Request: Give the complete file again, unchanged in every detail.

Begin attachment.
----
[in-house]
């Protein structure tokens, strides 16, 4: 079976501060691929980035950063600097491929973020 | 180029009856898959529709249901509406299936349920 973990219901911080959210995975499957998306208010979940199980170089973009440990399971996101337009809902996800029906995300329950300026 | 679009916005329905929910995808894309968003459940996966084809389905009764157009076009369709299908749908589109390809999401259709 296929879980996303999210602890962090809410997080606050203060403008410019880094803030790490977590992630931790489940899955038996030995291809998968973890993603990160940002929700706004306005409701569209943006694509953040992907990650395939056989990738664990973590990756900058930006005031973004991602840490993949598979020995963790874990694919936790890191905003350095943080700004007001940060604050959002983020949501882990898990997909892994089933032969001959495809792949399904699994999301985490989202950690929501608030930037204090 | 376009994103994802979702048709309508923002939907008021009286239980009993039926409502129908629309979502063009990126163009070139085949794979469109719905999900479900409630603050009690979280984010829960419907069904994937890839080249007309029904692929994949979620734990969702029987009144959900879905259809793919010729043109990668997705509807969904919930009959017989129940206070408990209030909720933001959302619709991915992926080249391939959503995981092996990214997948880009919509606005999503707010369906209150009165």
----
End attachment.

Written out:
[in-house]
């Protein structure tokens, strides 16, 4: 079976501060691929980035950063600097491929973020 | 180029009856898959529709249901509406299936349920 973990219901911080959210995975499957998306208010979940199980170089973009440990399971996101337009809902996800029906995300329950300026 | 679009916005329905929910995808894309968003459940996966084809389905009764157009076009369709299908749908589109390809999401259709 296929879980996303999210602890962090809410997080606050203060403008410019880094803030790490977590992630931790489940899955038996030995291809998968973890993603990160940002929700706004306005409701569209943006694509953040992907990650395939056989990738664990973590990756900058930006005031973004991602840490993949598979020995963790874990694919936790890191905003350095943080700004007001940060604050959002983020949501882990898990997909892994089933032969001959495809792949399904699994999301985490989202950690929501608030930037204090 | 376009994103994802979702048709309508923002939907008021009286239980009993039926409502129908629309979502063009990126163009070139085949794979469109719905999900479900409630603050009690979280984010829960419907069904994937890839080249007309029904692929994949979620734990969702029987009144959900879905259809793919010729043109990668997705509807969904919930009959017989129940206070408990209030909720933001959302619709991915992926080249391939959503995981092996990214997948880009919509606005999503707010369906209150009165």